• Naumann T, Casademunt E, Hollerbach E, Hofmann J, Dechant G, Frotscher M, Barde YA. Complete deletion of the neurotrophin receptor p75NTR leads to long-lasting increases in the number of basal forebrain cholinergic neurons. J Neurosci. 2002;22:2409–2418. [PubMed]
  • Frade JM, Barde YA. Genetic evidence for cell death mediated by nerve growth factor and the neurotrophin receptor p75 in the developing mouse retina and spinal cord. Development. 1999;126:683–690. [PubMed]
  • Beattie MS, Harrington AW, Lee R, Kim JY, Boyce SL, Longo FM, Bresnahan JC, Hempstead BL, Yoon SO. Pro-NGF induces p75-mediated death of oligodendrocytes following spinal cord injury. Neuron. 2002;36:375–386. [PMC free article] [PubMed]
  • Yoon SO, Casaccia-Bonnefil P, Carter B, Chao MV. Competitive signaling between TrkA and p75 nerve growth factor receptors determines cell survival. J Neurosci. 1998;18:3273–3281. [PubMed]
  • Lee R, Kermani P, Teng KK, Hempstead BL. Regulation of cell survival by secreted proneurotrophins. Science. 2001;294:1945–1948. [PubMed]
  • Chao MV, Bothwell M. Neurotrophins: to cleave or not to cleave. Neuron. 2002;33:9–12. [PubMed]
  • Fahnestock M, Michalski B, Xu B, Coughlin MD. The precursor pro-nerve growth factor is the predominant form of nerve growth factor in brain and is increased in Alzheimer’s disease. Mol Cell Neurosci. 2001;18:210–220. [PubMed]
  • Yiangou Y, Facer P, Sinicropi DV, Boucher TJ, Bennett DL, McMahon SB, Anand P. Molecular forms of NGF in human and rat neuropathic tissues: decreased NGF precursor-like immunoreactivity in human diabetic skin. J Peripher Nerv Syst. 2002;7:190–197. [PubMed]
  • Reinshagen M, Geerling I, Eysselein VE, Adler G, Huff K, Moore GP, Lakshmanan J. Commercial recombinant human beta-nerve growth factor and adult rat dorsal root ganglia contain an identical molecular species of nerve growth factor prohormone. J Neurochem. 2000;74:2127–2133. [PubMed]
  • Mowla SJ, Pareek S, Farhadi HF, Petrecca K, Fawcett JP, Seidah NG, Morris SJ, Sossin WS, Murphy RA. Differential sorting of nerve growth factor and brain-derived neurotrophic factor in hippocampal neurons. J Neurosc. 1999;19:2069–2080. [PubMed]
  • Edwards RH, Selby MJ, Garcia PD, Rutter WJ. Processing of the native nerve growth factor precursor to form biologically active nerve growth factor. J Biol Chem. 1988;263:6810–6815. [PubMed]
  • Ullrich A, Gray A, Berman C, Dull TJ. Human beta-nerve growth factor gene sequence is highly homologous to that of mouse. Nature. 1983;303:821–825. [PubMed]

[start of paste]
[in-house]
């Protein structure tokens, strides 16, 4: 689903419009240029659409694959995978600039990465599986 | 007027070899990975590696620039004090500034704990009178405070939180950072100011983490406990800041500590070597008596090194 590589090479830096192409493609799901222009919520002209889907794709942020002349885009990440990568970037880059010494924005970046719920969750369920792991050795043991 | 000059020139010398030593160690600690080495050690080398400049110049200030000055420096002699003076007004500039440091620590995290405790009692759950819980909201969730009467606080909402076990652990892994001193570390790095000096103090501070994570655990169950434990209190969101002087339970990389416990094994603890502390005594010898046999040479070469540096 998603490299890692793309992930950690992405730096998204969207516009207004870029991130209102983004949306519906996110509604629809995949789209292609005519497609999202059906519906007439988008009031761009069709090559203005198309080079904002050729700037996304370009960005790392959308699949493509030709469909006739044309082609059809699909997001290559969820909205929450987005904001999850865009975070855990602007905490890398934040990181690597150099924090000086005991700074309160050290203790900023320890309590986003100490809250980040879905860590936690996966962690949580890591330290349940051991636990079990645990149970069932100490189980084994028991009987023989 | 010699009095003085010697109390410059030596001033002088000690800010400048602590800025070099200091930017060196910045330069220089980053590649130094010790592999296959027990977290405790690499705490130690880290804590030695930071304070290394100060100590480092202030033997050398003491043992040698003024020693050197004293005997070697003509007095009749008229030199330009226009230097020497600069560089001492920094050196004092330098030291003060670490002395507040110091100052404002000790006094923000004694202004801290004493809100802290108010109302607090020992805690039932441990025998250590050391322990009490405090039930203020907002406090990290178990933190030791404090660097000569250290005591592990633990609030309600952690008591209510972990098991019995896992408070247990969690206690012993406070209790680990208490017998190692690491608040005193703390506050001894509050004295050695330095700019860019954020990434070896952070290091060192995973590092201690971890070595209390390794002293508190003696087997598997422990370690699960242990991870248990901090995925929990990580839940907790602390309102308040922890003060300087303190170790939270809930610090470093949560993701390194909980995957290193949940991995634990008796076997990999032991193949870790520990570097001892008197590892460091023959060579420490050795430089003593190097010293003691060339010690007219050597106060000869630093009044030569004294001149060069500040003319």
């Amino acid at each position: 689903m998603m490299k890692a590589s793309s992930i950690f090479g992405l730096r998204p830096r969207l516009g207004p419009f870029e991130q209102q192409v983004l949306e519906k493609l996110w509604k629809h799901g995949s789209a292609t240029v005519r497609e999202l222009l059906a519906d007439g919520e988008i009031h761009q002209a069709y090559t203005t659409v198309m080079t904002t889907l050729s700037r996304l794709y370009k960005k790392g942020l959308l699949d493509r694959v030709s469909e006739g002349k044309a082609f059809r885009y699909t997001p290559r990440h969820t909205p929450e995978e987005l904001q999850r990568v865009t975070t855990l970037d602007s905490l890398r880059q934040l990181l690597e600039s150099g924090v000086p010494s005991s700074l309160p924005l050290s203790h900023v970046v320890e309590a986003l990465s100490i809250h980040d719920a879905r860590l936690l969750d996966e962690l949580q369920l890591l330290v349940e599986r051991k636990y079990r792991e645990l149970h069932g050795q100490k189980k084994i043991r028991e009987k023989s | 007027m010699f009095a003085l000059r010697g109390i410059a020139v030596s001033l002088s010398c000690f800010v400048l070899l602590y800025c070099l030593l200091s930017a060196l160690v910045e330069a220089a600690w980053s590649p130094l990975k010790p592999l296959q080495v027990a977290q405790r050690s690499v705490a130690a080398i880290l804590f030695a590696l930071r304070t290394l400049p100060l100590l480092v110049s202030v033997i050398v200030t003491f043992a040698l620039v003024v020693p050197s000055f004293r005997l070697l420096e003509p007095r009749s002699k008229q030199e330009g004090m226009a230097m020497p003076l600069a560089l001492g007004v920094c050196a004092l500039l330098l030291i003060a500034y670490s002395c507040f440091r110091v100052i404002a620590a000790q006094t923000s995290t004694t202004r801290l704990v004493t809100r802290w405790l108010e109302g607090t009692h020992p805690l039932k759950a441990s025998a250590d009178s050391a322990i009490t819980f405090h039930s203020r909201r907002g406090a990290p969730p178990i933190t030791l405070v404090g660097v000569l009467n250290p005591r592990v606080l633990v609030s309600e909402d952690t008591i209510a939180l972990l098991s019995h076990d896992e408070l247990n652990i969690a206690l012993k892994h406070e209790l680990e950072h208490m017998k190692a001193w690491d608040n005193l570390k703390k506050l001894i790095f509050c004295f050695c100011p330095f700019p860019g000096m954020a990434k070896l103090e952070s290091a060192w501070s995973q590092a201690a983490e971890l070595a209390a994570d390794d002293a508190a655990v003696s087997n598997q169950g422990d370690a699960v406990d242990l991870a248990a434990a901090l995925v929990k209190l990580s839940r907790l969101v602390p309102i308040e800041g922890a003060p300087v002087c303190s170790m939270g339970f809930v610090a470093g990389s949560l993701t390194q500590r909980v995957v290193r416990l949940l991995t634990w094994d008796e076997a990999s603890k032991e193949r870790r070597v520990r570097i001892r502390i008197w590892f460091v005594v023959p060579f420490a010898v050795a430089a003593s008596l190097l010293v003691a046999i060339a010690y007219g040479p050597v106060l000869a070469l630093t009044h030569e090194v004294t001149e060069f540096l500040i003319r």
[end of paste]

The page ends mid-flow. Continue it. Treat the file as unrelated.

• Edwards RH, Selby MJ, Rutter WJ. Differential RNA splicing predicts two distinct nerve growth factor precursors. Nature. 1986;319:784–787. [PubMed]
  • Peng S, Wuu J, Mufson EJ, Fahnestock M. Increased proNGF levels in subjects with mild cognitive impairment and mild Alzheimer disease. J Neuropathol Exp Neurol. 2004;63:641–649. [PubMed]
  • Braak H, Braak E. Peters A, Morrison JH, editors. New York, Boston, Dordrecht, London, Moscow: Kluwer Academic/Plenum Press Publishers; 1999:475–512.
  • Ferrer I, Barrachina M, Puig B. Anti-tau phospho-specific Ser262 antibody recognizes a variety of abnormal hyper-phosphorylated tau deposits in tauopathies including Pick bodies and argyrophilic grains. Acta Neuropathol (Berl) 2002;104:658–664. [PubMed]
  • Longo FM, Woo JE, Mobley WC. Purification of nerve growth factor. Rush RA, editor. Chicago: John Wiley and Sons Ltd; Nerve Growth Factors. 1989:pp 3–30.
  • Edwards RH, Selby MJ, Mobley WC, Weinrich SL, Hruby DE, Rutter WJ. Processing and secretion of nerve growth factor: expression in mammalian cells with a vaccinia virus vector. Mol Cell Biol. 1988;8:2456–2464. [PMC free article] [PubMed]
  • Greene LA, Tischler AS. Establishment of a noradrenergic clonal line of rat adrenal pheochromocytoma cells which respond to nerve growth factor. Proc Natl Acad Sci USA. 1976;73:2424–2428. [PMC free article] [PubMed]
  • Burstein DE, Blumberg PM, Greene LA. Nerve growth factor-induced neuronal differentiation of PC12 pheochromocytoma cells: lack of inhibition by a tumor promoter. Brain Res Rev. 1982;247:115–119. [PubMed]
  • Rattenholl A, Lilie H, Grossmann A, Stern A, Schwarz E, Rudolph R. The pro-sequence facilitates folding of human nerve growth factor from Escherichia coli inclusion bodies. Eur J Biochem. 2001;268:3296–3303. [PubMed]
  • Ma Y, Campenot RB, Miller FD. Concentration-dependent regulation of neuronal gene expression by nerve growth factor. J Cell Biol. 1992;117:135–141. [PMC free article] [PubMed]